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Decisions: 2021 Household Projects

As we come to the end of the year, I’m looking back across a range of substantial household projects. We rather famously lost power for a few days back in February 2021 during an unusually cold snap. This lead to some additional thinking about household projects, including the new air conditioner. Specifically, how best to adapt our home to operation without utility power? After all, the Great Texas Freeze of 2021 was not the first time we lost power for days. We were without power for several weeks after Hurricane Ike in 2008.

Generac Standby Generator Beauty Shot copy

The most common approach that we see around the neighborhood is the installation of a standby generator. These are permanently installed systems that startup and take over when utility power fails. Generac, Kohler and Cummins are the most common brands. They typically run on natural gas and I’ve seen systems from 14 kW to 32 kW hereabouts.

Standby Generator vs Air Conditioner

Given the position of our home on the lot, and the location of the gas meter and breaker panel, it’s not really practical for us to install a standby generator. It would be prohibitively expensive given the required location of the generator. We’d need to run buried pipe for natural gas, and conduit for electrical cable, a considerable distance. The cost of the installation is much more than the generator itself. The entire project cost is as much as a new air conditioner, for a benefit that that would only occasionally be realized.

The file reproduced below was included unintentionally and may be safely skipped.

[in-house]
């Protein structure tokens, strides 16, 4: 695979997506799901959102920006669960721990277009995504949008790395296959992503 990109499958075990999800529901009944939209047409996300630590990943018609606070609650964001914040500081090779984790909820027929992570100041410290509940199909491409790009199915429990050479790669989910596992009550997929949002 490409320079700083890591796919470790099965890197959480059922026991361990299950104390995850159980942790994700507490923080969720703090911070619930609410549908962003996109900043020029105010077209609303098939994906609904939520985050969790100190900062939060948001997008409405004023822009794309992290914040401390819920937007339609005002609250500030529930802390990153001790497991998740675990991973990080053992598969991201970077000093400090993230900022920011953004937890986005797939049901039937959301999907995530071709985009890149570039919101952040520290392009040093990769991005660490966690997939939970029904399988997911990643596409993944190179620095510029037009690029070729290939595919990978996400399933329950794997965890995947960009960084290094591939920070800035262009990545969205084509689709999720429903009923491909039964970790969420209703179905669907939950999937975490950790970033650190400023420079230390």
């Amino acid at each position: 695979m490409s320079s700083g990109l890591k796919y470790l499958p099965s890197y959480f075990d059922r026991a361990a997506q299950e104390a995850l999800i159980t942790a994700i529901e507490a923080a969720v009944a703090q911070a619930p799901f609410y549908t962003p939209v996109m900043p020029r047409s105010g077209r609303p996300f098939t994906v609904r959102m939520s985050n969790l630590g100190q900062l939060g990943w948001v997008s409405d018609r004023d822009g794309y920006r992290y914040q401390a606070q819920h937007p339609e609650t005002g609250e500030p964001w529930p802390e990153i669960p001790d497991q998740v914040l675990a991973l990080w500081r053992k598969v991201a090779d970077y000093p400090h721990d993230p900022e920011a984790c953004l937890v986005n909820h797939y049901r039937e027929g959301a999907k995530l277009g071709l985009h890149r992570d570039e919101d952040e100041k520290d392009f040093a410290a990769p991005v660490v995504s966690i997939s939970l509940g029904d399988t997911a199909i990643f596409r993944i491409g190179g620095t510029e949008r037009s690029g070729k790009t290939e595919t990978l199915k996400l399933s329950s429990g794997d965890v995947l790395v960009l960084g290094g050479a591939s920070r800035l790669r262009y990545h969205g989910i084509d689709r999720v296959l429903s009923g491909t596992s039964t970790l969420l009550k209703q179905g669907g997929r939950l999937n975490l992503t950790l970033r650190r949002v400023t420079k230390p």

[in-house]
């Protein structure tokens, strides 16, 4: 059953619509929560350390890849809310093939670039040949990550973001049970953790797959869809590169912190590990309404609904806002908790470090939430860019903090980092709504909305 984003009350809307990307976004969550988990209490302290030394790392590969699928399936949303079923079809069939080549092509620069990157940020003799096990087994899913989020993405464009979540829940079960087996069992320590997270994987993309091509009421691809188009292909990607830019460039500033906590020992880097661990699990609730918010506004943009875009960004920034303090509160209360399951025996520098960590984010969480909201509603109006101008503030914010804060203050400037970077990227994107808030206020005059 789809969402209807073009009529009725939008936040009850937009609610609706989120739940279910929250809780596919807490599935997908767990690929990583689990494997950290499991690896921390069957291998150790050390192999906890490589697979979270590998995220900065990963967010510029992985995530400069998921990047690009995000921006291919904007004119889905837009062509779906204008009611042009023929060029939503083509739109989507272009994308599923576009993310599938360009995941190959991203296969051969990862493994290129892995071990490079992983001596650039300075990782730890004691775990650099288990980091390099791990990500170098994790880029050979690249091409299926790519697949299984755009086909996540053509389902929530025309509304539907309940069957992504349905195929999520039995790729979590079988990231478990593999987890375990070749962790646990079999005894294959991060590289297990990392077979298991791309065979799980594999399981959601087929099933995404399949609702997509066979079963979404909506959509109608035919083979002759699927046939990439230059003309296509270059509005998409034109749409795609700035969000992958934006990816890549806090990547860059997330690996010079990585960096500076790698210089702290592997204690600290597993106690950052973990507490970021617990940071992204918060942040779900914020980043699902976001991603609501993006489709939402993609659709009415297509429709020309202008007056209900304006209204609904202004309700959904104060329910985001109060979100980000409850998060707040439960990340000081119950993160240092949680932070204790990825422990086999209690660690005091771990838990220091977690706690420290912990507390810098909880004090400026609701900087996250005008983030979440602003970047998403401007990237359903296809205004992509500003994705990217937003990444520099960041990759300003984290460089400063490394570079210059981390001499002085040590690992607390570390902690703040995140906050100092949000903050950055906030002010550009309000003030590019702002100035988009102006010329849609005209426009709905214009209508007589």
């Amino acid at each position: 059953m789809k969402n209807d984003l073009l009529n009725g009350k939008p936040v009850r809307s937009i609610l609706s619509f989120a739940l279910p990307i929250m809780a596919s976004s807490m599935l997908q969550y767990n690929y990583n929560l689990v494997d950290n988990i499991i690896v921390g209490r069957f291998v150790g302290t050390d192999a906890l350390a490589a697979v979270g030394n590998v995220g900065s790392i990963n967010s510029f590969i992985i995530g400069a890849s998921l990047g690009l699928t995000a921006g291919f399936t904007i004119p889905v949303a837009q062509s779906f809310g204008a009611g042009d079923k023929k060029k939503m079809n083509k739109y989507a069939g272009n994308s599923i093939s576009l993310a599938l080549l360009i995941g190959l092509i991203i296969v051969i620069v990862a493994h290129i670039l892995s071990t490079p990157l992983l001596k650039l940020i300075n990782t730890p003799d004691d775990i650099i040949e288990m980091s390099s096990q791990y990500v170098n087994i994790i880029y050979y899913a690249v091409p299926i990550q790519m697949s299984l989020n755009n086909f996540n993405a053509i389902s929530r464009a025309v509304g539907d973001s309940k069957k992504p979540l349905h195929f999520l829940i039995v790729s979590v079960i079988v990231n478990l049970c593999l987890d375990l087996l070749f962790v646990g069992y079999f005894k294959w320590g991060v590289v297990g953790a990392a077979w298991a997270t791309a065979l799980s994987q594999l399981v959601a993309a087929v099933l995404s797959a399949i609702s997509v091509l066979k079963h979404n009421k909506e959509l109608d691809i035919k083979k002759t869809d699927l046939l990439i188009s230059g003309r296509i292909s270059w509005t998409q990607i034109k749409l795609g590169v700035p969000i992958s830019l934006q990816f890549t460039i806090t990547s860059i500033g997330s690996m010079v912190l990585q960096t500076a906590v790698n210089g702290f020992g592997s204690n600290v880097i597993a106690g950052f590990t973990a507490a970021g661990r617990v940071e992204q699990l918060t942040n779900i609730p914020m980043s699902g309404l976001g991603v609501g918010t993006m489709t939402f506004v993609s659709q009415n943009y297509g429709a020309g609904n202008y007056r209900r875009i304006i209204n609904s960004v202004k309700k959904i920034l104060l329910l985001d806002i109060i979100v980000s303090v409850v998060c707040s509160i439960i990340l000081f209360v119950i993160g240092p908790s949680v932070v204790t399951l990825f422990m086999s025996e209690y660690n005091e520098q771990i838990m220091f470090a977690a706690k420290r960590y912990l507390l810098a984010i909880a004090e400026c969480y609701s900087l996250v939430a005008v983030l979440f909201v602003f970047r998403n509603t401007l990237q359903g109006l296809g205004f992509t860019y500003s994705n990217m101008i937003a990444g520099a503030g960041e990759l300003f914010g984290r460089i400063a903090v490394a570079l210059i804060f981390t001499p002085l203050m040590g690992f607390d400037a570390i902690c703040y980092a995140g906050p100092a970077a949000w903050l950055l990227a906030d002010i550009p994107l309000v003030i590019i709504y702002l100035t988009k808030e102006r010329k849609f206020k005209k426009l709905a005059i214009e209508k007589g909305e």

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Staying Cool in Texas: Our Recent Air Conditioning Transition

Yeah, I know a picture of an air conditioner's outside coil is not very exciting. It's better than nothing.This begins back when we bought our home in 2001. We gave very little thought to the associated technical systems. It was our first home, which was excitement enough. It had four walls and a roof. A fenced yard for Dickson T. Dog. These were the explicitly stated criteria. It came some with old appliances, an old central air conditioner and a very old gas furnace. The house was built in the early 1920’s, so it’s safe to say that everything was vintage, but we didn’t care.

The Story Begins in 2003

About a year later, the compressor in that obviously very old air conditioner failed. While repairable, it was so old that a major repair (compressor) seemed a bad idea. So, we called our preferred air conditioning vendor and arranged to have a new system installed.

It was spring and not yet too hot. We opted for a 4T American Standard system rated for 13 SEER. Pretty basic, but a leading brand, from a vendor we trusted, with a 10 year warranty. Honestly, I don’t think we even considered anything beyond a single stage unit. It was a vast improvement over the ancient, recently deceased, Kenmore system.

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